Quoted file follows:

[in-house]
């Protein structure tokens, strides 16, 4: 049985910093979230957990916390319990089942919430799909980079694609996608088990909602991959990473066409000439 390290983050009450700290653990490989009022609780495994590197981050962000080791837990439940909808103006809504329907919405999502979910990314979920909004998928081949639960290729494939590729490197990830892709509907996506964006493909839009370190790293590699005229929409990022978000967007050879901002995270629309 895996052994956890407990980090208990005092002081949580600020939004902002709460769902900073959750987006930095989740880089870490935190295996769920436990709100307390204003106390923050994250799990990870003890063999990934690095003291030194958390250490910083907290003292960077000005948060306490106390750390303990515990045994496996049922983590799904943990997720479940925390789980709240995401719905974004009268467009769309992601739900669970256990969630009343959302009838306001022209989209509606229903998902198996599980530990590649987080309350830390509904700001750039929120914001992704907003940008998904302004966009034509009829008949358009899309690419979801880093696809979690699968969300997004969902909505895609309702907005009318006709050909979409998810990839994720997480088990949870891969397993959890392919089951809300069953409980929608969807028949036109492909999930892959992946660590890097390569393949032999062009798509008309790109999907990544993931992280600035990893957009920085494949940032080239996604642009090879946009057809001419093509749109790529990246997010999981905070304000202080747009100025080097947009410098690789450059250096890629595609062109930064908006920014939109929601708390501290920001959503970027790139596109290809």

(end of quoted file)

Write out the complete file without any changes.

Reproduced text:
[in-house]
């Protein structure tokens, strides 16, 4: 049985910093979230957990916390319990089942919430799909980079694609996608088990909602991959990473066409000439 390290983050009450700290653990490989009022609780495994590197981050962000080791837990439940909808103006809504329907919405999502979910990314979920909004998928081949639960290729494939590729490197990830892709509907996506964006493909839009370190790293590699005229929409990022978000967007050879901002995270629309 895996052994956890407990980090208990005092002081949580600020939004902002709460769902900073959750987006930095989740880089870490935190295996769920436990709100307390204003106390923050994250799990990870003890063999990934690095003291030194958390250490910083907290003292960077000005948060306490106390750390303990515990045994496996049922983590799904943990997720479940925390789980709240995401719905974004009268467009769309992601739900669970256990969630009343959302009838306001022209989209509606229903998902198996599980530990590649987080309350830390509904700001750039929120914001992704907003940008998904302004966009034509009829008949358009899309690419979801880093696809979690699968969300997004969902909505895609309702907005009318006709050909979409998810990839994720997480088990949870891969397993959890392919089951809300069953409980929608969807028949036109492909999930892959992946660590890097390569393949032999062009798509008309790109999907990544993931992280600035990893957009920085494949940032080239996604642009090879946009057809001419093509749109790529990246997010999981905070304000202080747009100025080097947009410098690789450059250096890629595609062109930064908006920014939109929601708390501290920001959503970027790139596109290809």